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A similar condition to 21.12.1 can be seen when pitch extension causes malgearing on the sprockets As illustrated in fig. 184.108.40.206 some of the rollers or bushings may in “running out” contact the tips of the teeth. This can cause loads sufficiently high to cause crushing of the component. This condition is a clear indication of a need to change the chain. This is particularly common place on large diameter sprockets such as drum drive rings.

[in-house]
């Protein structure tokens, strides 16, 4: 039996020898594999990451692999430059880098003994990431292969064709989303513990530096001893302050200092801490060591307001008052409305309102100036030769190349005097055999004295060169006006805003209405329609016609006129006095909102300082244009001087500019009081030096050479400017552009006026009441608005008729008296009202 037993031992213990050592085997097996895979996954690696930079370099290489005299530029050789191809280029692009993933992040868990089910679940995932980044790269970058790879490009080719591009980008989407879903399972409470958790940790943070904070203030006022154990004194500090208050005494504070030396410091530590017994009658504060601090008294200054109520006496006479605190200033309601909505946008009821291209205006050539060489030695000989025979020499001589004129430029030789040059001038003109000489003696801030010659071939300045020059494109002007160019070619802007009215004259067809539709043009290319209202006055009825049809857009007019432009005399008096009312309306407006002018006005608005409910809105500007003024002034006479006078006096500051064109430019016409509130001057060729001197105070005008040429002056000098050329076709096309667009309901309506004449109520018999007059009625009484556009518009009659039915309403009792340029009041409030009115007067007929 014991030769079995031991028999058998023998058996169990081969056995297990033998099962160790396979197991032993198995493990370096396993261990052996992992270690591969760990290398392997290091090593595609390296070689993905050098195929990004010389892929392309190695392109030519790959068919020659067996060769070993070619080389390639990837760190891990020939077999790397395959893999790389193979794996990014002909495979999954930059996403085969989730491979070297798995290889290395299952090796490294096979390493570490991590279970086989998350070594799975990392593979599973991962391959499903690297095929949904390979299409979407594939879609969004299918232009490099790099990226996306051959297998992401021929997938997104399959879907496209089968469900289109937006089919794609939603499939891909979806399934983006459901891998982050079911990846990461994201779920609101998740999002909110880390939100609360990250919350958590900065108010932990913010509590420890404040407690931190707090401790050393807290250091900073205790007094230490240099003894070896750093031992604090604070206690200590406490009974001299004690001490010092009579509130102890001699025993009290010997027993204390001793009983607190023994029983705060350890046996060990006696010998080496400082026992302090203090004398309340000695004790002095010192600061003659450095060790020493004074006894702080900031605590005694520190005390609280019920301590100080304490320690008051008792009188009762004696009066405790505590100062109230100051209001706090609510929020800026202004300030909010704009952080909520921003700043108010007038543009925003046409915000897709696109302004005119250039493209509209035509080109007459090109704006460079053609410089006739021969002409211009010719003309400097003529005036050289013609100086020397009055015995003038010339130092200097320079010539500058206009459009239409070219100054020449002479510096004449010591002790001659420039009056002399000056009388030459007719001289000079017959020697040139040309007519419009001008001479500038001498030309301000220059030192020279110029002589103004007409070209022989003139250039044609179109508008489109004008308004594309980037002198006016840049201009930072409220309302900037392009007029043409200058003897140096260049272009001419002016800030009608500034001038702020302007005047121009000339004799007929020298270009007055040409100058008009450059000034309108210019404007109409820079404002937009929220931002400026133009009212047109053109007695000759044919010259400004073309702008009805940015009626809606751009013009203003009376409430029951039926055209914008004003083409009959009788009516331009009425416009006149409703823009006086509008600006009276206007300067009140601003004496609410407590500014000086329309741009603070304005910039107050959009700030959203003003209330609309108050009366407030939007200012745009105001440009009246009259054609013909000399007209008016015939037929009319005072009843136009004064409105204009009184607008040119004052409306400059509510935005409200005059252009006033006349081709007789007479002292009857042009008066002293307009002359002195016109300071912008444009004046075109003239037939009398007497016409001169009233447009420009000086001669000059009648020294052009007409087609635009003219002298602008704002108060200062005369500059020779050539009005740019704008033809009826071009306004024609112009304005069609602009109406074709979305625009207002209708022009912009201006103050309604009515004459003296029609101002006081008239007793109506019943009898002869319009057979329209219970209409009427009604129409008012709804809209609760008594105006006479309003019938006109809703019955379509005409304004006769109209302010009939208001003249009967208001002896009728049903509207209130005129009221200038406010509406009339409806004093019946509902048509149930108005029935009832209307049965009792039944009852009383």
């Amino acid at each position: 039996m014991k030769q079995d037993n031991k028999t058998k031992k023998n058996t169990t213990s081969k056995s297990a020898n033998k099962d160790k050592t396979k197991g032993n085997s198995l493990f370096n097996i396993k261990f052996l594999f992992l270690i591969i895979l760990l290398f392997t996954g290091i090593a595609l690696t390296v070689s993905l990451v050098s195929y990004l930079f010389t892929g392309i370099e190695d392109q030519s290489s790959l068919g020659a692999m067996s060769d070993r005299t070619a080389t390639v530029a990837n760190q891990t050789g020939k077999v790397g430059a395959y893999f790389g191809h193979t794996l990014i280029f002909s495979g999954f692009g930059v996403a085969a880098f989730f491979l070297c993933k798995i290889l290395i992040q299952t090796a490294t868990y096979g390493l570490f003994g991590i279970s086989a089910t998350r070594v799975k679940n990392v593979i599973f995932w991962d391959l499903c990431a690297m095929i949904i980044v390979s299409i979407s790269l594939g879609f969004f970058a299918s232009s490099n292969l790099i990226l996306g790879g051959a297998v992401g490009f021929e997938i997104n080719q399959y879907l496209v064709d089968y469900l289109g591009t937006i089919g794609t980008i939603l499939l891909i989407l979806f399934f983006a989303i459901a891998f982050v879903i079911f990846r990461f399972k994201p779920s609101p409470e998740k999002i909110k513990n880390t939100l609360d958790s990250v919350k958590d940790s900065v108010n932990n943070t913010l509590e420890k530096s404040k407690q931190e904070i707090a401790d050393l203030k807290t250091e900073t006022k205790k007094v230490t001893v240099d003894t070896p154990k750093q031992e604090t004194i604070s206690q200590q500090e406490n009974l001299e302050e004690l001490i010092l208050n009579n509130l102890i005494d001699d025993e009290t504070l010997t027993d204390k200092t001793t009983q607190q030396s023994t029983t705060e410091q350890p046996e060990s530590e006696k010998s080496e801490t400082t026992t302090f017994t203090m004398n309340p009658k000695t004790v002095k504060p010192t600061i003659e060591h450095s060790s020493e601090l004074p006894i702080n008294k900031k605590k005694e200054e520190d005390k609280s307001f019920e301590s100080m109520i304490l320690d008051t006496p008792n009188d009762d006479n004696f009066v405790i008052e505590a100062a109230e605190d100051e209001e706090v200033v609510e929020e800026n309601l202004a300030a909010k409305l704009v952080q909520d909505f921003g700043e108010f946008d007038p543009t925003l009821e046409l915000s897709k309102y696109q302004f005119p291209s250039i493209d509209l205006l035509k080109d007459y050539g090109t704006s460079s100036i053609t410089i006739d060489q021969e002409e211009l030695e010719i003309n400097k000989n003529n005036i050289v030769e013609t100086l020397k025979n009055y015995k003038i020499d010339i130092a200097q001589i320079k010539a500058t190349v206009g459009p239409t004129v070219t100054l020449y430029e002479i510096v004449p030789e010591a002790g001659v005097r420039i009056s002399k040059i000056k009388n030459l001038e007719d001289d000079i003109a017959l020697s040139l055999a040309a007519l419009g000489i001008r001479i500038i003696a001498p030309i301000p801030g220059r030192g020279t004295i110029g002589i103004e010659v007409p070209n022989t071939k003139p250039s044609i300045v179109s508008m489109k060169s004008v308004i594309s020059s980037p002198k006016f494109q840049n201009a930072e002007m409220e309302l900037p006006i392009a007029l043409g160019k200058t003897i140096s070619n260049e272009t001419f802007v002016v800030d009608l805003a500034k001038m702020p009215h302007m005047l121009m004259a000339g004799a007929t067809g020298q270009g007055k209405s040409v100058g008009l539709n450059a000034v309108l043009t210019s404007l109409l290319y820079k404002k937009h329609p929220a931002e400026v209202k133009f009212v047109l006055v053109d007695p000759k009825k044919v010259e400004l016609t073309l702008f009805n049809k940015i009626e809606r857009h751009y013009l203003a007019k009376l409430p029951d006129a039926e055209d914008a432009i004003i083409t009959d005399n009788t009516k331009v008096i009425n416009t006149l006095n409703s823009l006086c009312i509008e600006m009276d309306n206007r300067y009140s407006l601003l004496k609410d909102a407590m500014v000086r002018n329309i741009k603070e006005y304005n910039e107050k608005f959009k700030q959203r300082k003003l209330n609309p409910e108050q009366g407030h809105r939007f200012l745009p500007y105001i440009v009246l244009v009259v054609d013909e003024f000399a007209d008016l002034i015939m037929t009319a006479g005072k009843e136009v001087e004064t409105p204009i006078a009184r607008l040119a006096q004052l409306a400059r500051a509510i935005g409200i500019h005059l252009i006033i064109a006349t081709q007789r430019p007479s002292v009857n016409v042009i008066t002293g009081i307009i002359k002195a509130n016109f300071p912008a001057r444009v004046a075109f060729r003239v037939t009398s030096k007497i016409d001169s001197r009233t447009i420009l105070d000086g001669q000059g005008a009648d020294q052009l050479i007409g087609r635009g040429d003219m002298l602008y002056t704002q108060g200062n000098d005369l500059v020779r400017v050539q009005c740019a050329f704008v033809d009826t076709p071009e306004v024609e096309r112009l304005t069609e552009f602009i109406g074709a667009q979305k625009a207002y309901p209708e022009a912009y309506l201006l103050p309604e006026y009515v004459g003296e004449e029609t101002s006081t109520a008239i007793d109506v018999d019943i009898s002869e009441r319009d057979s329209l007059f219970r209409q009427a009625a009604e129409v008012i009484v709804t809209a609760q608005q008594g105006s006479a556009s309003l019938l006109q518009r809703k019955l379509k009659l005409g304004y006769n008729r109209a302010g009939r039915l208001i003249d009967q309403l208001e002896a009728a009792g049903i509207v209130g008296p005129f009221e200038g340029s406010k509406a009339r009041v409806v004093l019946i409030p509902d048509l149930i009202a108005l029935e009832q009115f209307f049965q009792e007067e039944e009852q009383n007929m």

Conversely a similar condition can occur when a chain is operated on worn sprockets. For this very good reason KING always recommend replacement of chain and sprockets together. This will allow the running gear the best chance of achieving maximum service life.
Rollers can also be damaged if rocks or other hard debris builds up in the tooth root. KING sprocket design allows a tooth form with increased bottom line clearance (see sprocket section for more information) or alternatively “mud relief” which is a scallop introduced to the root to allow material to fall away as detailed in fig. 220.127.116.11.